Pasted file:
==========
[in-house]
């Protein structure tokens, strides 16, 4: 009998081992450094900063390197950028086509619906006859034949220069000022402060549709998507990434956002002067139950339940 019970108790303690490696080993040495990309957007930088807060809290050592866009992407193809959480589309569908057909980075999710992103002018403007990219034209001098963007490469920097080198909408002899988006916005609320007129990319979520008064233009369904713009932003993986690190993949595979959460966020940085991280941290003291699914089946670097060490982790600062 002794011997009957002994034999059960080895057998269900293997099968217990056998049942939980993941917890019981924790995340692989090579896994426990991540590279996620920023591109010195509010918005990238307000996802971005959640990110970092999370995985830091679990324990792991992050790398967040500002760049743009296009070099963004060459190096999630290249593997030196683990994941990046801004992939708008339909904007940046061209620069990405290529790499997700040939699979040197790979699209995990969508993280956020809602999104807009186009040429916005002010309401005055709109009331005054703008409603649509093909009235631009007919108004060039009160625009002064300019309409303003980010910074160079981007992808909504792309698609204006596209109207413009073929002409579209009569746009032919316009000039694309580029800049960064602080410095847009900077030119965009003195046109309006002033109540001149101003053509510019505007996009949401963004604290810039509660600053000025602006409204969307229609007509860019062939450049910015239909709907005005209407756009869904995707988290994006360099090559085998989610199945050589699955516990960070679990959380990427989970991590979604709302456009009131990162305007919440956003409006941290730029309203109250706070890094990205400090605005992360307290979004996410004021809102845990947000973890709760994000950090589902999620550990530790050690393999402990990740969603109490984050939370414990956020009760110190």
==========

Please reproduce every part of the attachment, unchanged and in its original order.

[in-house]
């Protein structure tokens, strides 16, 4: 009998081992450094900063390197950028086509619906006859034949220069000022402060549709998507990434956002002067139950339940 019970108790303690490696080993040495990309957007930088807060809290050592866009992407193809959480589309569908057909980075999710992103002018403007990219034209001098963007490469920097080198909408002899988006916005609320007129990319979520008064233009369904713009932003993986690190993949595979959460966020940085991280941290003291699914089946670097060490982790600062 002794011997009957002994034999059960080895057998269900293997099968217990056998049942939980993941917890019981924790995340692989090579896994426990991540590279996620920023591109010195509010918005990238307000996802971005959640990110970092999370995985830091679990324990792991992050790398967040500002760049743009296009070099963004060459190096999630290249593997030196683990994941990046801004992939708008339909904007940046061209620069990405290529790499997700040939699979040197790979699209995990969508993280956020809602999104807009186009040429916005002010309401005055709109009331005054703008409603649509093909009235631009007919108004060039009160625009002064300019309409303003980010910074160079981007992808909504792309698609204006596209109207413009073929002409579209009569746009032919316009000039694309580029800049960064602080410095847009900077030119965009003195046109309006002033109540001149101003053509510019505007996009949401963004604290810039509660600053000025602006409204969307229609007509860019062939450049910015239909709907005005209407756009869904995707988290994006360099090559085998989610199945050589699955516990960070679990959380990427989970991590979604709302456009009131990162305007919440956003409006941290730029309203109250706070890094990205400090605005992360307290979004996410004021809102845990947000973890709760994000950090589902999620550990530790050690393999402990990740969603109490984050939370414990956020009760110190």